As someone who's a member of the legion of dedicated phone toters, you'd think I'd be in a state of constant conversation. And yet I rarely use it for its original purpose.
This is not for lack of opportunity; I always have it with me. This morning on my way to the treadmill, I glanced over at my dashboard's display and had a twinge of unease when I realized I'd left my mobile phone at home on the charger. Suddenly I felt vaguely vulnerable, ludicrous when you consider I spent my first 40 years or so without one. Somehow I did once manage to run a household, raise children, and work a full time job with outside contact only available through an object bolted into the wall.
And I do use my cell phone throughout the day. In the morning I check the forecast for the next surprise from global warming. At the grocery store I consult it to see what can be done with the eye of round roast on sale. I use its GPS in my quest for a mother of the groom dress that won't make me look like a freckled bag of Idaho potatoes.
When I'm the go, if I'm feeling a bit too buoyant, I can open up my email for a jolt of reality from the latest literary agent rejection. And at home, I abandon my spatula or my sponge when I hear the distant ping of incoming pictures of my daughter's new carpeting in New Jersey.
My go-to form of communication is email. This was inevitable for someone who's a visual learner, loves manipulating language, and types well. And a control freak - the wonderful thing about writing your message, rather than saying it, is you can un-ring that bell. Say, in a moment of sudden honesty, you compose a note to your fellow committee members about grandmotherly Glady's suggestion of a Hawaiian hot-coal-walking competition for the annual town picnic. Unlike a face-to-face encounter, you have time to soften your language before you hit 'send', saving you from becoming a pariah at the senior center.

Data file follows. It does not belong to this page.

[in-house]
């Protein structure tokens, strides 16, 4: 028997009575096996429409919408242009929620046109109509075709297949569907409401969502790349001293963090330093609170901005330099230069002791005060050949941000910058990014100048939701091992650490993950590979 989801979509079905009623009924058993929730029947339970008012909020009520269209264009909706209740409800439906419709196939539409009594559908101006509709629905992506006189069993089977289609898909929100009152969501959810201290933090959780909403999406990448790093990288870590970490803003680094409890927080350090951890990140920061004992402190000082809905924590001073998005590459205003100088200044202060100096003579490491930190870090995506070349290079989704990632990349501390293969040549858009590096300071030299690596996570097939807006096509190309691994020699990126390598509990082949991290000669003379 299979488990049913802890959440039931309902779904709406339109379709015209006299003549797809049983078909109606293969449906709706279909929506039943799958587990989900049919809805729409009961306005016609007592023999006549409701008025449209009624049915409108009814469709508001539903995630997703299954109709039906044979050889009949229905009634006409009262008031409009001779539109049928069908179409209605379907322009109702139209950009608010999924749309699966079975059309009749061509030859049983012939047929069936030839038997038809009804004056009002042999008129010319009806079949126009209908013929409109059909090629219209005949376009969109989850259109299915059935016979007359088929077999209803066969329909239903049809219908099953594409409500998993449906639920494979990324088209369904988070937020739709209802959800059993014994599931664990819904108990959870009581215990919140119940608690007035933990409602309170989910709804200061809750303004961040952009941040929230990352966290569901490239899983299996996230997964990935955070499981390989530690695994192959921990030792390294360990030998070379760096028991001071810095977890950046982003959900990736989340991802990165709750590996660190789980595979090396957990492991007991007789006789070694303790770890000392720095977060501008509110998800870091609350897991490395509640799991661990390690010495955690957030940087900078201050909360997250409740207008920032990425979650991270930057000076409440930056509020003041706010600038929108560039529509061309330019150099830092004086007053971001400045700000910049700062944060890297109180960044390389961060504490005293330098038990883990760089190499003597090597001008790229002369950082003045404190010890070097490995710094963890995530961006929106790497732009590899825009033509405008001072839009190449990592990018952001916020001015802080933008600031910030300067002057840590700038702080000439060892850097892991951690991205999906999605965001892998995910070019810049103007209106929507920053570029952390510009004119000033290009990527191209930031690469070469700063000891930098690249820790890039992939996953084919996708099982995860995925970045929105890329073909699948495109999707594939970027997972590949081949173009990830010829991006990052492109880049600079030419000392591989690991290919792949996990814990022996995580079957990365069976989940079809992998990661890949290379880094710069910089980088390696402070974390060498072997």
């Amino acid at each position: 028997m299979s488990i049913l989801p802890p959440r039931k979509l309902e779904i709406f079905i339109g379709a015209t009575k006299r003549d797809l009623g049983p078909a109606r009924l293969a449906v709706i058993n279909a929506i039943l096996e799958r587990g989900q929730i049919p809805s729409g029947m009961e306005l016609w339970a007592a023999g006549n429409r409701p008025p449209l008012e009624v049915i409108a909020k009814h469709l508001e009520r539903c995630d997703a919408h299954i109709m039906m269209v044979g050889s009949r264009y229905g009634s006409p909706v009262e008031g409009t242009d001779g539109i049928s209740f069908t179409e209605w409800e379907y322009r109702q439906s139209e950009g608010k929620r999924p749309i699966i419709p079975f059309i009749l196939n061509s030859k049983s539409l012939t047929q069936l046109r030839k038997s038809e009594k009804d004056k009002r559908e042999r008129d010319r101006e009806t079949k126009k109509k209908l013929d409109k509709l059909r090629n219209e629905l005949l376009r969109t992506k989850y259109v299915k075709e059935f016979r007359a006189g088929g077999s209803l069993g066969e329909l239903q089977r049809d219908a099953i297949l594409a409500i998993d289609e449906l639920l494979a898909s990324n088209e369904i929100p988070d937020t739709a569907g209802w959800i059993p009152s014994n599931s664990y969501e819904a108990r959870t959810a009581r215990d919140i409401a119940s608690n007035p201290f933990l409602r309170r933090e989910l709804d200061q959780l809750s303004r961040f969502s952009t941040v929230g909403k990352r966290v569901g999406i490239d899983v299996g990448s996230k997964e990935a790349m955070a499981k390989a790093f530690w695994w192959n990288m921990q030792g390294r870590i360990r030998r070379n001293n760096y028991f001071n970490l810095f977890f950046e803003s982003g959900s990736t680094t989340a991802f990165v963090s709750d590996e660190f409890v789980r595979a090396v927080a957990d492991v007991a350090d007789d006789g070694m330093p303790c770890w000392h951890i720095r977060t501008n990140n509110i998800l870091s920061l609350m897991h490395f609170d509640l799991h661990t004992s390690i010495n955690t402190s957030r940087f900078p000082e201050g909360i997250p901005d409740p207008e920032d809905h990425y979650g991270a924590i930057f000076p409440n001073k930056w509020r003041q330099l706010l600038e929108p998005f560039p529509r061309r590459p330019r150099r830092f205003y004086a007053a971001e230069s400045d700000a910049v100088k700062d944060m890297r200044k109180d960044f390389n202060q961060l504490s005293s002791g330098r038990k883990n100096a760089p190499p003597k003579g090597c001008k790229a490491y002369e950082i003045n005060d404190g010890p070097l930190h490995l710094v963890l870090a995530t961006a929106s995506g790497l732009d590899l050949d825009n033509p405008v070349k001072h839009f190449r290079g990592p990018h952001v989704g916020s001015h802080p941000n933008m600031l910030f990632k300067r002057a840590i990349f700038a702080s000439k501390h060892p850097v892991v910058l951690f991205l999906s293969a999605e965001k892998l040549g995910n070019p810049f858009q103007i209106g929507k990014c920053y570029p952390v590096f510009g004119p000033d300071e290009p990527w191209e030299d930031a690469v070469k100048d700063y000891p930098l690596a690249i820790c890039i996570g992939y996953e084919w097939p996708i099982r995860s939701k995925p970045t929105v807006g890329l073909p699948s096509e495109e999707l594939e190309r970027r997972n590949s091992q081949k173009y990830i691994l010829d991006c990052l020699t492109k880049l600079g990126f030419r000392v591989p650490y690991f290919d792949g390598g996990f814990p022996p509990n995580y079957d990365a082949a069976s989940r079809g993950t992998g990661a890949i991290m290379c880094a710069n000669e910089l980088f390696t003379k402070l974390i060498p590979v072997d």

As a result, it rarely occurs to me to pick up the phone just for a chat with a friend. I'll never be one of those people with my phone glued to my head while the checkout girl is trying to get my attention, or the guy with a Bluetooth unit in his ear conversing at full volume to the empty air around him.
But there are times when email just won’t cut it. Through the universe's perverse sense of humor, my sister, who is the writer I'll never be, is now finding it difficult to manipulate a keyboard. So this afternoon I'll make a cup of tea, find a quiet corner of the house and give her a call.